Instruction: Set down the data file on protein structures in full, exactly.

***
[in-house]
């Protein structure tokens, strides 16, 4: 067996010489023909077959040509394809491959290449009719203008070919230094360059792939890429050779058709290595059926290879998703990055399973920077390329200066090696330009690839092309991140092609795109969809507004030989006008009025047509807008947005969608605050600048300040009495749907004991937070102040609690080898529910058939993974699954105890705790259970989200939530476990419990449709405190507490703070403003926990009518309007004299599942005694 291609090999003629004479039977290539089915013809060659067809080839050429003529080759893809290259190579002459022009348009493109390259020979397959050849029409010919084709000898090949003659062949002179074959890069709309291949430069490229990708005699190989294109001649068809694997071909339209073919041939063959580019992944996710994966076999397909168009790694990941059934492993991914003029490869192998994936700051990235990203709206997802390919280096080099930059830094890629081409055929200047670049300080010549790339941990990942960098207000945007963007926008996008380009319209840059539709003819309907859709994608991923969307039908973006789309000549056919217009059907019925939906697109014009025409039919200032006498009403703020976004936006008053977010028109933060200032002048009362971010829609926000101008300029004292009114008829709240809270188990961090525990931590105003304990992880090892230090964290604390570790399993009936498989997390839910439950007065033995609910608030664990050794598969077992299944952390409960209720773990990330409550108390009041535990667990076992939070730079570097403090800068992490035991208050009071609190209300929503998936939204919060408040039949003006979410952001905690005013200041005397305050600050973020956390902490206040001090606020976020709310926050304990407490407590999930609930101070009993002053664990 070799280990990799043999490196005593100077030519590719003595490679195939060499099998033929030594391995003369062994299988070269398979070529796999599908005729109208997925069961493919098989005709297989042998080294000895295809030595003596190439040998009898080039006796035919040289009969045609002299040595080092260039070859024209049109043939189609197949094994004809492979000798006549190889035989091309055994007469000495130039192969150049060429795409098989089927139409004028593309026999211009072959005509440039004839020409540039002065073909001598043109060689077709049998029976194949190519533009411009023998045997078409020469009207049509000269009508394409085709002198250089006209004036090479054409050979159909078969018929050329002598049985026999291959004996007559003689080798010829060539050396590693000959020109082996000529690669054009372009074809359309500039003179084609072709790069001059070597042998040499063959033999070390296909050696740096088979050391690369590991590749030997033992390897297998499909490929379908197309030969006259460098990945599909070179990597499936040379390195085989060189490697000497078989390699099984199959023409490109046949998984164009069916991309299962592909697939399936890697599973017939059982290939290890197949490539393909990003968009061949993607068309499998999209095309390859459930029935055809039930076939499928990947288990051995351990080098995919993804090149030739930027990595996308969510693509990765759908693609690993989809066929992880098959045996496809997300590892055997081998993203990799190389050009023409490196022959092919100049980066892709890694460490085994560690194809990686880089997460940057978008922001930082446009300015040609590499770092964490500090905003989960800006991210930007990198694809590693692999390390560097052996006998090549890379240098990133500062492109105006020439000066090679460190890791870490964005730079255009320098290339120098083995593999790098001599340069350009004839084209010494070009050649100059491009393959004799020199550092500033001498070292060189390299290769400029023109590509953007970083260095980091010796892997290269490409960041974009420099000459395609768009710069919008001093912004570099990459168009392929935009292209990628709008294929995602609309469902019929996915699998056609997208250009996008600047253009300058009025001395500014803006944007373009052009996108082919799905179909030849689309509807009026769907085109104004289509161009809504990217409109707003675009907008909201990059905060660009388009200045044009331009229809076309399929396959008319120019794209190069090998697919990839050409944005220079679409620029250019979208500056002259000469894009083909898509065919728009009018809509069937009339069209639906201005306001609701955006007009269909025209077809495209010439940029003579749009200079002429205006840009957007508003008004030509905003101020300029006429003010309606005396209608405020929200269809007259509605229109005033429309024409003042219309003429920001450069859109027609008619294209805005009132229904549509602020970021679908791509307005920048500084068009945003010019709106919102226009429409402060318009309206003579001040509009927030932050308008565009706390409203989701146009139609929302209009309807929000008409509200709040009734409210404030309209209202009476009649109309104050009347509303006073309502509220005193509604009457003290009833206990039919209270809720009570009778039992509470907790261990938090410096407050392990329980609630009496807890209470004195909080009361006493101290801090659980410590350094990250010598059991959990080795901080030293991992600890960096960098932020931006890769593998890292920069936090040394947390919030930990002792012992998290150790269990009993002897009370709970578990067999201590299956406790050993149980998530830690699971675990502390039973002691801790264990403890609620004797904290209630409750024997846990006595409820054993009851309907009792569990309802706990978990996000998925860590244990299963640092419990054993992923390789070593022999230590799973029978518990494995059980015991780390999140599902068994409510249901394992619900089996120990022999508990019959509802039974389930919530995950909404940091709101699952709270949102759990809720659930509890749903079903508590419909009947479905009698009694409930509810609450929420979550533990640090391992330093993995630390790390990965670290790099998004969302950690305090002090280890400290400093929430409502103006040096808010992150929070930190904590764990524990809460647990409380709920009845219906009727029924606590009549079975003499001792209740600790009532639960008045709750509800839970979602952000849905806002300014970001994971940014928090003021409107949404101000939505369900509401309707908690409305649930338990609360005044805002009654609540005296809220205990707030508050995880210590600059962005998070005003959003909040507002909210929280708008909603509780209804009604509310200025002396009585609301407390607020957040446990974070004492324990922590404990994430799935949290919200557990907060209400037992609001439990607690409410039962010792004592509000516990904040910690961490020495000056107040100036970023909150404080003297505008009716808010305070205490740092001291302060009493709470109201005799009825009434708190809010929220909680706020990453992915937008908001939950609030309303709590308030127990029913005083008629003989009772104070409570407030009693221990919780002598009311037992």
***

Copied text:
[in-house]
């Protein structure tokens, strides 16, 4: 067996010489023909077959040509394809491959290449009719203008070919230094360059792939890429050779058709290595059926290879998703990055399973920077390329200066090696330009690839092309991140092609795109969809507004030989006008009025047509807008947005969608605050600048300040009495749907004991937070102040609690080898529910058939993974699954105890705790259970989200939530476990419990449709405190507490703070403003926990009518309007004299599942005694 291609090999003629004479039977290539089915013809060659067809080839050429003529080759893809290259190579002459022009348009493109390259020979397959050849029409010919084709000898090949003659062949002179074959890069709309291949430069490229990708005699190989294109001649068809694997071909339209073919041939063959580019992944996710994966076999397909168009790694990941059934492993991914003029490869192998994936700051990235990203709206997802390919280096080099930059830094890629081409055929200047670049300080010549790339941990990942960098207000945007963007926008996008380009319209840059539709003819309907859709994608991923969307039908973006789309000549056919217009059907019925939906697109014009025409039919200032006498009403703020976004936006008053977010028109933060200032002048009362971010829609926000101008300029004292009114008829709240809270188990961090525990931590105003304990992880090892230090964290604390570790399993009936498989997390839910439950007065033995609910608030664990050794598969077992299944952390409960209720773990990330409550108390009041535990667990076992939070730079570097403090800068992490035991208050009071609190209300929503998936939204919060408040039949003006979410952001905690005013200041005397305050600050973020956390902490206040001090606020976020709310926050304990407490407590999930609930101070009993002053664990 070799280990990799043999490196005593100077030519590719003595490679195939060499099998033929030594391995003369062994299988070269398979070529796999599908005729109208997925069961493919098989005709297989042998080294000895295809030595003596190439040998009898080039006796035919040289009969045609002299040595080092260039070859024209049109043939189609197949094994004809492979000798006549190889035989091309055994007469000495130039192969150049060429795409098989089927139409004028593309026999211009072959005509440039004839020409540039002065073909001598043109060689077709049998029976194949190519533009411009023998045997078409020469009207049509000269009508394409085709002198250089006209004036090479054409050979159909078969018929050329002598049985026999291959004996007559003689080798010829060539050396590693000959020109082996000529690669054009372009074809359309500039003179084609072709790069001059070597042998040499063959033999070390296909050696740096088979050391690369590991590749030997033992390897297998499909490929379908197309030969006259460098990945599909070179990597499936040379390195085989060189490697000497078989390699099984199959023409490109046949998984164009069916991309299962592909697939399936890697599973017939059982290939290890197949490539393909990003968009061949993607068309499998999209095309390859459930029935055809039930076939499928990947288990051995351990080098995919993804090149030739930027990595996308969510693509990765759908693609690993989809066929992880098959045996496809997300590892055997081998993203990799190389050009023409490196022959092919100049980066892709890694460490085994560690194809990686880089997460940057978008922001930082446009300015040609590499770092964490500090905003989960800006991210930007990198694809590693692999390390560097052996006998090549890379240098990133500062492109105006020439000066090679460190890791870490964005730079255009320098290339120098083995593999790098001599340069350009004839084209010494070009050649100059491009393959004799020199550092500033001498070292060189390299290769400029023109590509953007970083260095980091010796892997290269490409960041974009420099000459395609768009710069919008001093912004570099990459168009392929935009292209990628709008294929995602609309469902019929996915699998056609997208250009996008600047253009300058009025001395500014803006944007373009052009996108082919799905179909030849689309509807009026769907085109104004289509161009809504990217409109707003675009907008909201990059905060660009388009200045044009331009229809076309399929396959008319120019794209190069090998697919990839050409944005220079679409620029250019979208500056002259000469894009083909898509065919728009009018809509069937009339069209639906201005306001609701955006007009269909025209077809495209010439940029003579749009200079002429205006840009957007508003008004030509905003101020300029006429003010309606005396209608405020929200269809007259509605229109005033429309024409003042219309003429920001450069859109027609008619294209805005009132229904549509602020970021679908791509307005920048500084068009945003010019709106919102226009429409402060318009309206003579001040509009927030932050308008565009706390409203989701146009139609929302209009309807929000008409509200709040009734409210404030309209209202009476009649109309104050009347509303006073309502509220005193509604009457003290009833206990039919209270809720009570009778039992509470907790261990938090410096407050392990329980609630009496807890209470004195909080009361006493101290801090659980410590350094990250010598059991959990080795901080030293991992600890960096960098932020931006890769593998890292920069936090040394947390919030930990002792012992998290150790269990009993002897009370709970578990067999201590299956406790050993149980998530830690699971675990502390039973002691801790264990403890609620004797904290209630409750024997846990006595409820054993009851309907009792569990309802706990978990996000998925860590244990299963640092419990054993992923390789070593022999230590799973029978518990494995059980015991780390999140599902068994409510249901394992619900089996120990022999508990019959509802039974389930919530995950909404940091709101699952709270949102759990809720659930509890749903079903508590419909009947479905009698009694409930509810609450929420979550533990640090391992330093993995630390790390990965670290790099998004969302950690305090002090280890400290400093929430409502103006040096808010992150929070930190904590764990524990809460647990409380709920009845219906009727029924606590009549079975003499001792209740600790009532639960008045709750509800839970979602952000849905806002300014970001994971940014928090003021409107949404101000939505369900509401309707908690409305649930338990609360005044805002009654609540005296809220205990707030508050995880210590600059962005998070005003959003909040507002909210929280708008909603509780209804009604509310200025002396009585609301407390607020957040446990974070004492324990922590404990994430799935949290919200557990907060209400037992609001439990607690409410039962010792004592509000516990904040910690961490020495000056107040100036970023909150404080003297505008009716808010305070205490740092001291302060009493709470109201005799009825009434708190809010929220909680706020990453992915937008908001939950609030309303709590308030127990029913005083008629003989009772104070409570407030009693221990919780002598009311037992």